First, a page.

Writing in USA Today, State Department official Karen Hughes wondered why there has been no universal condemnation of international terrorism. “Offensive cartoons sparked massive protests in nations across the Islamic world,” she said. “The international outcry was immediate when civilians were killed in the recent conflict between Israel and Hezbollah. Yet we have seen no similar mass condemnation of terrorist violence and murder?”
Is she really mystified about this? Does she not understand the power of propaganda and disinformation? Hughes, who is in charge of public diplomacy at the State Department, not only needs to review the power and effectiveness of terror channels like Al-Jazeera, she needs to rethink her policy of putting U.S. officials on such an outlet.
“Part of my job,” she said, “is to look at the propaganda being spread on Internet sites and TV sets around the world. It is chilling. Bombings are depicted as acts of glory. Children are being taught the language of hate.”
It’s fine to look at the propaganda. Why not do something about it?
So what is the U.S. Government doing about the prospect of Al-Jazeera International being launched in the U.S. on cable and satellite systems and making it even more difficult for the U.S. to win this fight for national survival? Nothing we can see.
She adds, “Our challenge is to launch a new grassroots movement across all faiths and continents, a movement that clearly states that no grievance, no complaint, no matter how legitimate, can ever justify the targeting and killing of innocent civilians. A movement that commits to teach our children that life is precious, diversity should be celebrated, and hope can conquer hate.”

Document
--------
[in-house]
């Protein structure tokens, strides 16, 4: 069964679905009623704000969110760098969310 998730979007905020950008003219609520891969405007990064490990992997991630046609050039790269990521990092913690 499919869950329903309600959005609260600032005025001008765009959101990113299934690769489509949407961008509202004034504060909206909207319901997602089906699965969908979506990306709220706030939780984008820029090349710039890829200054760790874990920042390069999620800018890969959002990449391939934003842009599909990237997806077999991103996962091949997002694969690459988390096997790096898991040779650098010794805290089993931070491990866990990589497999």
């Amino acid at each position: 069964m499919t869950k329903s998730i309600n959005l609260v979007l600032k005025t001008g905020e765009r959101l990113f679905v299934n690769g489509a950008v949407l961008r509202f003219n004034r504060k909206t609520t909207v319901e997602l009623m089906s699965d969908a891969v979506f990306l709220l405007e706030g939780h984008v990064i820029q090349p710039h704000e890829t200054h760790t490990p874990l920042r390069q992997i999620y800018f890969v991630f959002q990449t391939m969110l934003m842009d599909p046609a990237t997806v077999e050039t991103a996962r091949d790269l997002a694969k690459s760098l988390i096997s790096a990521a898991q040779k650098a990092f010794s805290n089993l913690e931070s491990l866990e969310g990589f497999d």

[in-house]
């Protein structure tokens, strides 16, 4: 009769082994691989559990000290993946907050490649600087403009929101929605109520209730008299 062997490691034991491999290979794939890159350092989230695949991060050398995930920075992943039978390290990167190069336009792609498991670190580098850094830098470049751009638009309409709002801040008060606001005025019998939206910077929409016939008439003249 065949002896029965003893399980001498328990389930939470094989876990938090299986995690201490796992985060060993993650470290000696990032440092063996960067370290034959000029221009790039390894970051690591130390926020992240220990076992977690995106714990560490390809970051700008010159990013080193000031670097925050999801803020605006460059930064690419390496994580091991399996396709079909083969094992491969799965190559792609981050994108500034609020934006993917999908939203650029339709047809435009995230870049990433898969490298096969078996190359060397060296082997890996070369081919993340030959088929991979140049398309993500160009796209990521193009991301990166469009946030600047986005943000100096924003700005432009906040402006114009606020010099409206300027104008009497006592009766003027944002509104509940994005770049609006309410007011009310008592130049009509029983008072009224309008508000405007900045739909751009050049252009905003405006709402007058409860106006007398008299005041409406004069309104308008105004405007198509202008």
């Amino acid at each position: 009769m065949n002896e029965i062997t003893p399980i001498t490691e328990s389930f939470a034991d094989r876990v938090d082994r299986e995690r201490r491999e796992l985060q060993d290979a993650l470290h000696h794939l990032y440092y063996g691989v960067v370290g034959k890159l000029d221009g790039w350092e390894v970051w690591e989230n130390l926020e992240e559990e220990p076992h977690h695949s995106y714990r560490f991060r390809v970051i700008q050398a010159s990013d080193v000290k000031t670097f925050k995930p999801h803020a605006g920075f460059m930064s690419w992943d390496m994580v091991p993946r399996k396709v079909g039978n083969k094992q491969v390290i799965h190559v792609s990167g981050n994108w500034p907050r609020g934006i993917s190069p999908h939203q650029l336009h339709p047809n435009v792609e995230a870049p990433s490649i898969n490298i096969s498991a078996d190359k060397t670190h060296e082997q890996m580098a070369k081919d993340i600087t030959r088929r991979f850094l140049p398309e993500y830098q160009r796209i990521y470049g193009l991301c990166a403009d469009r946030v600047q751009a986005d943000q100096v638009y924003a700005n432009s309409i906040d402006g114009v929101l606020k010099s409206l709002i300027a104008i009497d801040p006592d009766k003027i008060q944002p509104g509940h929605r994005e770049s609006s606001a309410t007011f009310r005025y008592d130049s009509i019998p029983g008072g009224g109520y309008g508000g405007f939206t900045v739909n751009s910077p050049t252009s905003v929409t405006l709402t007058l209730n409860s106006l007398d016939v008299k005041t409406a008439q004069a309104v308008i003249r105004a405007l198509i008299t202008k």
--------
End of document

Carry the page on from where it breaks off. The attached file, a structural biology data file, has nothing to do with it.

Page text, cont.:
Those are nice words. But how do you launch such a movement when the Emir of Qatar, supposedly a friend of America, underwrites Al-Jazeera and Al-Jazeera International?
Columnist Morton Kondracke says that one of Hughes’ moves, in conjunction with Secretary of State Condoleezza Rice, is to “have persuaded Bush-temporarily, at least-to drop the label ‘Islamic fascism’ from his speeches?” Kondracke says that “diplomats” told Hughes and Rice that Muslims “hear it as an attack on their religion, thereby validating the extremists’ false charge that the United States is at war with Islam.”
Tony Blankley and the Washington Times disagree. The paper ran a September 2 editorial declaring that the term describes a political reality. The paper traced it to a Muslim scholar, the German-born Khalid Duran, who said that Islamism is really “Islamofascism” because “it seeks to impose a forceful religious orthodoxy on the state and the citizenry.”
The Times added, “Use of the term has mushroomed ever since. It’s easy to see why. It describes a real phenomenon.”
So Hughes decides to censor the term “Islamo-fascist” and raises the white flag in the war of ideas. Does the administration want to win this war or not? Perhaps I better hide my Bible in the basement.